Things To Know About Using A Eurail Pass In France
I traveled with a Eurail Pass at the tender young age of 40 last year, so that’s the first thing you need to know – it’s not just for backpackers! But even though I’m a wizened traveler and a train addict, there was a definite learning curve. Here’s what I learned while traveling with a Eurail Pass through France. Enjoy!
Although the Eurail Pass allows for a lot of freedom, it doesn’t mean you should shy away from planning.
With the kind of Eurail Pass I had, you can travel for 15 days out of two months. But on each day you travel, you can take as many trains as you’d like. (There are cut-off times for overnight trains, FYI.) So if you want to cram in as much as possible, you’ll need to make a plan for your trip.
For example, during a few days in Paris I wanted to take road trips to some of the northern cities. So I got out my map of France and the Eurail train timetable that came with my pass, and like an army general, set out my plan of attack. Now, granted, I was doing recon for this site, so I wasn’t as interested in full immersion traveling. But I wanted to give you an idea of what’s possible, so here are some (long) days of travel I planned out:
- Paris – Nancy – Reims – Paris
- Paris – Lyon – Dijon – Paris
- Paris – Brest – Rennes – Paris
Decide how you want to use your Eurail Pass.
When you’re planning your trip, instead of thinking about it linearly, think about having a base and using your pass to travel from there. I chose Paris as my base to explore Northern France because to get to many of these cities from the South of France, you have to go into Paris first and then back out to get to the destination. So it made sense to start off four hours closer to all the places I wanted to go.
However, I also used it to get to Paris in the first place, as well as to take trips to Berlin and Rome. Using your Eurail Pass to get from Point A to Point B – with as many stops as you’d like along the way – can be paired with an open-jaw plane ticket for your entire vacation. (An open-jaw ticket is one that lets you fly into one destination, and fly out of another. So you can fly from New York to Paris, and then return to New York from Rome.)
You have to make reservations for certain trains.
Regional trains and “smaller” train lines – like the one that goes from Nice to Ventimiglia, Italy – don’t need reservations. You just hop on with your Eurail Pass and you’re good to go. But if the train normally needs reservations (meaning, if it has assigned seating), you’ll need to have an actual ticket.
Luckily, train station ticket people are more than familiar with how Eurail Passes work, so just slap your pass down on the counter and let them know where you want to go. The only question they usually ask you is whether your pass is 1st or 2nd class, so they know where to put you on the train.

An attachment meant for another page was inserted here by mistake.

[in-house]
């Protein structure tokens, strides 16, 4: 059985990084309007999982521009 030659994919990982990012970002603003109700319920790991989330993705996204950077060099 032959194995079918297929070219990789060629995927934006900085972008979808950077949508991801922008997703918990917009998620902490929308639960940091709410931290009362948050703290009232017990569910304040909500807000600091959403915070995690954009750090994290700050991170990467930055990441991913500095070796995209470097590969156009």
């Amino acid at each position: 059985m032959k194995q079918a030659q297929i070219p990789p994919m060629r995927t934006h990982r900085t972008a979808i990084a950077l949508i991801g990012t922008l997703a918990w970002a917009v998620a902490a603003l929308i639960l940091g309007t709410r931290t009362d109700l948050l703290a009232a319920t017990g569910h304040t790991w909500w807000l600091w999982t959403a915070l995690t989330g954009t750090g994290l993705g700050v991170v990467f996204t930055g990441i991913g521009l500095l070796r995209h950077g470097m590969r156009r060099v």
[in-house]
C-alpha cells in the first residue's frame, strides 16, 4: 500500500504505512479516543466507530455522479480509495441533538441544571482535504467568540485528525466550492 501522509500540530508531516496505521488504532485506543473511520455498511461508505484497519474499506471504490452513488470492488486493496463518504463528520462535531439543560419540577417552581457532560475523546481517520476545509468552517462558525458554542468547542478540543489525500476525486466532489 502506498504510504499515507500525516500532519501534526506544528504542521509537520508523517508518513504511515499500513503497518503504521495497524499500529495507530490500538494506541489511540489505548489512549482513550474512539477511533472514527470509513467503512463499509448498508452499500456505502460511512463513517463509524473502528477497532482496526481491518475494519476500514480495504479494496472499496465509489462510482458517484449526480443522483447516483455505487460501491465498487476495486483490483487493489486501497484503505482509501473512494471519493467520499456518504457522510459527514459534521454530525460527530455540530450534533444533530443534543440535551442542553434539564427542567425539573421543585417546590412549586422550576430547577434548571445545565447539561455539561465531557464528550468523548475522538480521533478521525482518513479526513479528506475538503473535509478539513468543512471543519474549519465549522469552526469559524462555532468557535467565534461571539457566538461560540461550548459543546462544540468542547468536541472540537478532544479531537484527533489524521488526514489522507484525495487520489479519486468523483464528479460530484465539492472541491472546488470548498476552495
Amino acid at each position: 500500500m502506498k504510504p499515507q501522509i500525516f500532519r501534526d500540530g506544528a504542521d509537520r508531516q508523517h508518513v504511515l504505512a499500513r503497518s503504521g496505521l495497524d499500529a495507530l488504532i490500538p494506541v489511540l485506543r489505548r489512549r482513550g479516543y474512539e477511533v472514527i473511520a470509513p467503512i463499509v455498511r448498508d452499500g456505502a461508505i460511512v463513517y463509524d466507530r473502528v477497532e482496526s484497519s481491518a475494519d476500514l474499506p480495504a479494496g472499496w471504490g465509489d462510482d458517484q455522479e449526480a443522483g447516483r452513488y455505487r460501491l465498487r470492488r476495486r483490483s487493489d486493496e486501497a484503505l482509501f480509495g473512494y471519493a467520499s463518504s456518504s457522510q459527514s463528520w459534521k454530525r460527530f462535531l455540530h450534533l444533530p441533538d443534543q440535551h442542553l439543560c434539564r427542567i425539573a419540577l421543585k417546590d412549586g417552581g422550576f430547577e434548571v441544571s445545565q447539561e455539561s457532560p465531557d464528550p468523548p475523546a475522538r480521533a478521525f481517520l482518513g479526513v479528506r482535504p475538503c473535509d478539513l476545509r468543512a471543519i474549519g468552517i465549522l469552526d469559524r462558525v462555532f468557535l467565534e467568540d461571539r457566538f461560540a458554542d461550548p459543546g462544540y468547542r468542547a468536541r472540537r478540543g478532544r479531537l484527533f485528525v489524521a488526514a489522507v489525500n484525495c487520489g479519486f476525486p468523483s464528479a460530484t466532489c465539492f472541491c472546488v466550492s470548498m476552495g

You can’t get on any train you want.
While you can certainly check on a country’s train system website (like SNCF for France) for times and such, your Eurail Pass timetable is the final word on which trains you can actually get on. This doesn’t hold for regional trains, of course, where reservations are not necessary; but for major train routes, there are a limited number of seats reserved for Eurail Pass holders. So, again, you need to plan ahead!
Even with your Eurail Pass, you’ll still have to pay sometimes.
Don’t worry, you won’t have to pay a lot. In France, my usual tariff for TGV trains was about €3. My trains from the South of France to Berlin were about €30 total – although the most expensive one, from Paris to Frankfurt, included a full lunch! And a newspaper. So, it all evens out. Just make sure you know which ones you’ll need money for, because French train stations (and ticket machines) don’t take American cards.
Always have your passport with you.
You need it because the conductor needs to check the name on your ticket with your passport. Once you read the literature that comes with your Eurail Pass this should seem apparent, but I want to include it here because a lot of people like to leave their passports in the hotel safe. I put my Eurail Pass inside my passport, so I always had them together. I also clipped a pen onto my passport, because you need to…
Wait until you get on the train to write in the date, but make sure it’s the first thing you do.
The way you “validate” your Eurail Pass is to write the date of your travel on the ticket face. You have to do this even if you have a reservation. (And, FYI, you have to write it “European” style, with the day first and then the month.) Train conductors can at best give you the hairy eyeball, and at worst issue you a fine. So, it’s really important that you do it!
But, make sure you do it AFTER you board the train, because you never know what could happen (strikes, plans changed, etc.) and you can’t erase a date you’ve written, just cross out it – meaning you’ll lose one of your travel days.
If you’re ready to buy your Eurail Pass, or if you want to learn pretty much all there is to know about Eurail Passes, check out the BootsnAll Eurail Pass site – it’s fantastic and very comprehensive.